The Birds (And Deer) Behind Thousands Of Airplane Emergencies
More than 11,000 birds smashed into airplanes in 2013 alone, and bird strikes in the air have killed at least 255 people since 1988. Sure, birds also suffer their share of collisions with cars, trains and small children on roller coasters, but when beak meets windshield on the road, the driver usually has time to pull over and survey the damage. In the air, things aren’t so simple.
Vocativ analyzed 13,000 entries in the FAA’s Wildlife Strike database, reaching back to 1990, to identify which birds (and other animals) felled airplanes throughout the past quarter century. Strangely, white-tailed deer ran afoul of aircraft more often than most bird species. They also caused a ridiculous amount of damage—airplane repairs after a deer strike tend to cost $111,000, on average.
Overall, wildlife strikes have cost the industry about $483,000,000 in damages since 1990, but some airlines have been hit harder than others. Among major companies, American Airlines seems to bear the brunt of these costs—its jets collided with more than 1,000 animals over the past 25 years. Private aircraft, from business Learjets to tiny, single-engine propellor planes, hit 943 animals during that same period.
When these birds fly into engines—at least 3,519 birds have been sucked into airplane engines since 1990—the results aren’t pretty. Earlier this year, one such bird strike on Southwest Airlines forced the crew to land after flames began shooting out of the engine. And it was a Canada goose to the engine that forced US Airways Flight 1549 to land on the Hudson River, back in 2009.
One of the most interesting aspects of the database is the “Remarks” section, which includes the sordid details of each wildlife strike. For instance, here’s what the database has about an airplane that somehow managed to hit one hapless deer while it was still in the air:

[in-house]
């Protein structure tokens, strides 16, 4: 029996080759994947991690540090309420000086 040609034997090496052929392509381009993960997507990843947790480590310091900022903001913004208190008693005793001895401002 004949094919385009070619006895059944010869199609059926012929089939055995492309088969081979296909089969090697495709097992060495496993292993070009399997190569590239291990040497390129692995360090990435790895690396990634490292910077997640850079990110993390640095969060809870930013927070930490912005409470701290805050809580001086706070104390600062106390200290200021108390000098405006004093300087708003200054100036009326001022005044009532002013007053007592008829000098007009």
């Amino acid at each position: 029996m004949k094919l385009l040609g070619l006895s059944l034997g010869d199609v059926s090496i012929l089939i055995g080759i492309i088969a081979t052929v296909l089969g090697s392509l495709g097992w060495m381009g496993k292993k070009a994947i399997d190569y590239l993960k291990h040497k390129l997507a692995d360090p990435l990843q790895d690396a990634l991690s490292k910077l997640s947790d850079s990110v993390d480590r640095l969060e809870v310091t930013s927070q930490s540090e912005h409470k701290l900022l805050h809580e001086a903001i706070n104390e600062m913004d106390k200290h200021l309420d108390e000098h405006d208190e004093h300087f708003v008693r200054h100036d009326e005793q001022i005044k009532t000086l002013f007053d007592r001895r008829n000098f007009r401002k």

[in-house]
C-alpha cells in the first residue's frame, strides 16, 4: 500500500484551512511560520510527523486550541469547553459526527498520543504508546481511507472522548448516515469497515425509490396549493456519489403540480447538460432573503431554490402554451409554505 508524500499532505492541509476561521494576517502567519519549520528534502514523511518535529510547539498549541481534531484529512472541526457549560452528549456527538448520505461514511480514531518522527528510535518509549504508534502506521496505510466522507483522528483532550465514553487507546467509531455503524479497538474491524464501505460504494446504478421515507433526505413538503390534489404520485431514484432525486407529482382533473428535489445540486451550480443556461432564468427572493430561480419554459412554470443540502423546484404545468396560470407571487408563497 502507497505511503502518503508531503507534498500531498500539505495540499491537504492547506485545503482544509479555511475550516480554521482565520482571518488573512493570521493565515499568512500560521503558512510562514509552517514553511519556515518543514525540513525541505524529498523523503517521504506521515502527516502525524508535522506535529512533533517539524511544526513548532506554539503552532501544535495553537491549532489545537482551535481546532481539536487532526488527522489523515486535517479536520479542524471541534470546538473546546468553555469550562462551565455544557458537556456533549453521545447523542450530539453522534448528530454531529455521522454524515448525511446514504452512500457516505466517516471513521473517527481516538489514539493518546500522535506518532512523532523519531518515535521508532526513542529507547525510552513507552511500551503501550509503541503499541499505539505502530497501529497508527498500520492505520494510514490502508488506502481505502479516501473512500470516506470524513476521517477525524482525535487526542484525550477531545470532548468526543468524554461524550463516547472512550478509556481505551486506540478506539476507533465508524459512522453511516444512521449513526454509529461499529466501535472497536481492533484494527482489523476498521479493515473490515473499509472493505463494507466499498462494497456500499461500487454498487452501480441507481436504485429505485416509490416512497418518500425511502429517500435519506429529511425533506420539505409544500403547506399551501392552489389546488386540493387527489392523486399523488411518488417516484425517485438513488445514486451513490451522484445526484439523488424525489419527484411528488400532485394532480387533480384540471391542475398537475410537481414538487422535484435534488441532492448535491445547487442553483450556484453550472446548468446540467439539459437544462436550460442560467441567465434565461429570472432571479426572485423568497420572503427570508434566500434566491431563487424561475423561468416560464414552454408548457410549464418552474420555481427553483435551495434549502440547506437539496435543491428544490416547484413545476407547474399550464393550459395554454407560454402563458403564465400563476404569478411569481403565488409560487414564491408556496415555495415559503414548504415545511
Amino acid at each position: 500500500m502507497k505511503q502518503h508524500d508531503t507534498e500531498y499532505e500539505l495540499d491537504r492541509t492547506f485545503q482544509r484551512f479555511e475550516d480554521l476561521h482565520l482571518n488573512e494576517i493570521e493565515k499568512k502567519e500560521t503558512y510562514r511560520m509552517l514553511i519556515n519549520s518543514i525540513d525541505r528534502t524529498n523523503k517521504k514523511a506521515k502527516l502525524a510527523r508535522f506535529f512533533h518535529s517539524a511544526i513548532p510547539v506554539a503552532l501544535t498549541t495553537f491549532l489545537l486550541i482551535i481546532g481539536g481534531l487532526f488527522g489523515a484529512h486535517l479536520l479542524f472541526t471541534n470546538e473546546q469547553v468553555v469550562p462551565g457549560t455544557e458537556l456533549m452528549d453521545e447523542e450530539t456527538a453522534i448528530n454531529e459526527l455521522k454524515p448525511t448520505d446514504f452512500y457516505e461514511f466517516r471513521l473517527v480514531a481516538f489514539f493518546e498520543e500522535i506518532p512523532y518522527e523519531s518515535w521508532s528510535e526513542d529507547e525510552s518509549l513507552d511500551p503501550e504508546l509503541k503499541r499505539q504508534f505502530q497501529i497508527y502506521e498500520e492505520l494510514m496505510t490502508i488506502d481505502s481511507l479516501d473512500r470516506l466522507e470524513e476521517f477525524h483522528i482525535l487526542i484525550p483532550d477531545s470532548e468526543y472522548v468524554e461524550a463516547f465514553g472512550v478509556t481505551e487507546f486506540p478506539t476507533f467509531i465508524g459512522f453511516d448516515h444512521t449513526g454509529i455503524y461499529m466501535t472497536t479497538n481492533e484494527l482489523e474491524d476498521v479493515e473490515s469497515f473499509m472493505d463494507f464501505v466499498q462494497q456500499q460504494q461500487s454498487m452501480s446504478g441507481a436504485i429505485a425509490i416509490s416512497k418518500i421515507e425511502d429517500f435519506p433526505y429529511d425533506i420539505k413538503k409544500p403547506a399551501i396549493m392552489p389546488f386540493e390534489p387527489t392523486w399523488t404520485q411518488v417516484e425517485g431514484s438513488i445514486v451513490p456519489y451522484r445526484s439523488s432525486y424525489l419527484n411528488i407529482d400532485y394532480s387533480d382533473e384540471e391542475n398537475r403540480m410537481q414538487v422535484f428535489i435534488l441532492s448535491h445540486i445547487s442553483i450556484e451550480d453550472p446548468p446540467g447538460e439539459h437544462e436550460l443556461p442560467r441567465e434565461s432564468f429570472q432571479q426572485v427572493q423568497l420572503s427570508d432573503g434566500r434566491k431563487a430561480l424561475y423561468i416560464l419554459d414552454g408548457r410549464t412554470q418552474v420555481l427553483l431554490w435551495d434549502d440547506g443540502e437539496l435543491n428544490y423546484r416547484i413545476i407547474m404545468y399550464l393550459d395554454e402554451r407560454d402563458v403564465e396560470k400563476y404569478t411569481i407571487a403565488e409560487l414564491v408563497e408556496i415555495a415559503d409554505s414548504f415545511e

As pilot was accelerating to 55 MPH he noticed 2 deer entering RWY. He tried to fly over them but A/C struck the deer 3-4′ above the ground. A/C descended to RWY…& slid to a stop. Damage was substantial. Pilot had minor injuries.
Or this particularly horrific bird strike on a helicopter, which resulted in eight fatalities and one critical injury:
Both pilots and six of seven passengers on board were killed…wildlife biologists assisted the NTSB team in collecting biological DNA and feather samples from the windshield, which was sent to the Smithsonian feather ID lab. The windshield has several ring-shaped fractures. Analysis of the sounds on the cockpit voice records reveal a sudden, loud bang followed by an intense rush of wind…Lawsuit pending.
Scientists say these disasters occur because many birds gauge their risk of collision by distance, not speed. In a recent study of cowbirds, researchers found that the birds begin to flee only when an approaching vehicle is about 100 feet away—no matter how fast it is traveling. For evading predatory hawks, that’s fast enough; for dodging a 747, not so much.
Installing pulsating lights on airplane wingtips may help alert incoming animals from afar, scientists say. And in general, pilots would be well-advised to bypass flying over areas rich with wildlife. “Avoid areas such as marshlands and landfills because birds like to congregate near them,” writes the Aircraft Owners and Pilots Association. “Also, avoid flying beneath a flock of birds. When birds sense danger in the air ,they have a tendency to dive.”